To an extent, Operation Mindcrime is something of a template for the metal concept-album going forward; a template which is often imitated, but seldom replicated. Making a concept album certainly seems to be a difficult affair, considering how many bands try their hand at it, and then don't come out of it well. Many a time, the ambition is there, but the musical quality to back it up is not - concept albums can be good, but are very seldom great. Operation Mindcrime, however, is a sure-fire contender for greatness. The making of a concept-album is a game of balance, and in this case, it is rather well struck; enough narrative and well-distributed flavour-material to tell the story that the band intended to tell, but likewise a record replete with songs which are tastefully independent and well-formed. Operation Mindcrime avoids the trappings, for the most part, of having tracks which exist solely to further the narrative as opposed to bringing musical quality and integrity; avoiding, in short, an unnecessary saturation of contrived ostentatiousness. There are, through the whole hour-or-so, few throwaway moments. The majority, indeed, the vast majority, of the flamboyant and slick splendour of the album speaks for itself with or without the relevant background knowledge of the story, but also weaves together neatly; it's the sort of situation in which you can almost infer that it's a concept album without outright knowing so, or even attending to the lyrics. The aforementioned balance is crucial; there are enough motifs and running themes throughout to bind the record into a narrative entity, but without forcing that same entity to be grey, dull and homogeneous through sheer determination to unify it. It is, in other words, a rewarding concept album when you want it to be, but it won't suffer when you'd rather listen without that in mind.
Musically, the entire album consistently presents me with the sort of things I enjoy; running the gamut from massive synth-steeped long-runners like "Suite Sister Mary" which deliver the most narrative aspects, to the leaner "Electric Eye" style dystopian Judas Priest romp of "Spreading the Disease". The record combines the flair and pomp of quintessential 80s metal with an inventive and progressive streak a mile wide, resulting in an album which is flawlessly intricate; awash with subtle technicality and swishes of the musically unexpected, as well as in many places being exceedingly catchy. "Revolution Calling", "The Needle Lies" and the anthemic closing swansong "Eyes of a Stranger" all likewise stand as exceptional specimens of good heavy-metal, alone or in context, with the whole record running through a spectrum of a dozen approaches to heavy-metal in order to tell its tale successfully. The musicianship really brings these intentions to life; with a flawless vocal performance by Geoff Tate - purportedly unheard-of these days - and masterfully played and produced musicianship by the rest of the band, entwining the record with itself magnificently; sleek and restrained, even for all of its many flourishes. It is often understated just how effective good musicianship can be, with albums sometimes being seen as somehow separate from their creators, but here the quality and skill of the musicians involved is a gleaming jewel in the records crown, bringing as much enjoyment as any other element - beyond the on-paper idea itself, the execution of the record is marvellous; in many respects it is good because the musicianship is good.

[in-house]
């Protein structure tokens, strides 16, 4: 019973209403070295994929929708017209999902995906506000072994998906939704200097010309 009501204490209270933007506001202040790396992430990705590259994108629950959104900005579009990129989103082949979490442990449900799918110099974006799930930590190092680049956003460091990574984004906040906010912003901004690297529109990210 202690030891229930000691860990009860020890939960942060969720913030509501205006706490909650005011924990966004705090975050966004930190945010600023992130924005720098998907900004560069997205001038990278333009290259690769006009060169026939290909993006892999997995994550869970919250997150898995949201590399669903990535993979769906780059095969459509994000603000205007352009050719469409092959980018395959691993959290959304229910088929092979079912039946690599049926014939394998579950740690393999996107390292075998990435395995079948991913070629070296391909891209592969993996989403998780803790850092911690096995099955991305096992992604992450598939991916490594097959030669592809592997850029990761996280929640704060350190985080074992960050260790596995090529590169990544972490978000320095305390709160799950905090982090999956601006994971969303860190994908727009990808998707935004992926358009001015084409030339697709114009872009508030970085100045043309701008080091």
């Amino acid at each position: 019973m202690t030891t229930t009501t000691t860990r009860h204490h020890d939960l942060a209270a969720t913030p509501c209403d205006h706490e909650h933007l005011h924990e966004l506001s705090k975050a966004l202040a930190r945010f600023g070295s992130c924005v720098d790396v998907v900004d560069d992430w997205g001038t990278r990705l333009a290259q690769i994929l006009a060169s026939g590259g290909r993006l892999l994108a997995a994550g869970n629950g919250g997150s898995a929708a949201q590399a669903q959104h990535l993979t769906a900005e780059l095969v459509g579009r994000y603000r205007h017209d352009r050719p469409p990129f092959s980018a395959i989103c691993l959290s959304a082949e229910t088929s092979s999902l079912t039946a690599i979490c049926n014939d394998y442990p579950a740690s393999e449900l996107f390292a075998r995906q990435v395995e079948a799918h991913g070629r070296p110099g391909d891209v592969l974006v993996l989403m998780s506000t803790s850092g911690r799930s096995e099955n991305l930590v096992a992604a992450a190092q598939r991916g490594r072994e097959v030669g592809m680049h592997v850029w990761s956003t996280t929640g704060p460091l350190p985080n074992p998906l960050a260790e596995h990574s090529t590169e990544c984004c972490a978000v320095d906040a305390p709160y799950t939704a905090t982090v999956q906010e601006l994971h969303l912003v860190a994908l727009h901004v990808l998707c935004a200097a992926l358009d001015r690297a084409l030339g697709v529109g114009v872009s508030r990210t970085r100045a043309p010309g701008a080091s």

"Operation Mindcrime" was, this year, one of a select few albums which, upon encountering them for the first time (and late indeed it is, to first listen to Queensrÿche), I took great pleasure in listening to on multiple occasions right off the bat. It is perhaps indicative of both the records enjoyability as a whole and the stand-alone ability of numerous tracks that this enjoyment involved both listening to the entire album on numerous occasions, and also my designating "Spreading the Disease" as my go-to song to listen to with headphones on my way to the shop, for many months. The record is a true meeting of vision, ambition and delivery of the finished product; a well-crafted and at times provocative exploration of the insidious below-board goings-on of modernity, perhaps as relevant now as it's ever been, and well deserving of a place among metals finer records.
This is a certain 9/10.
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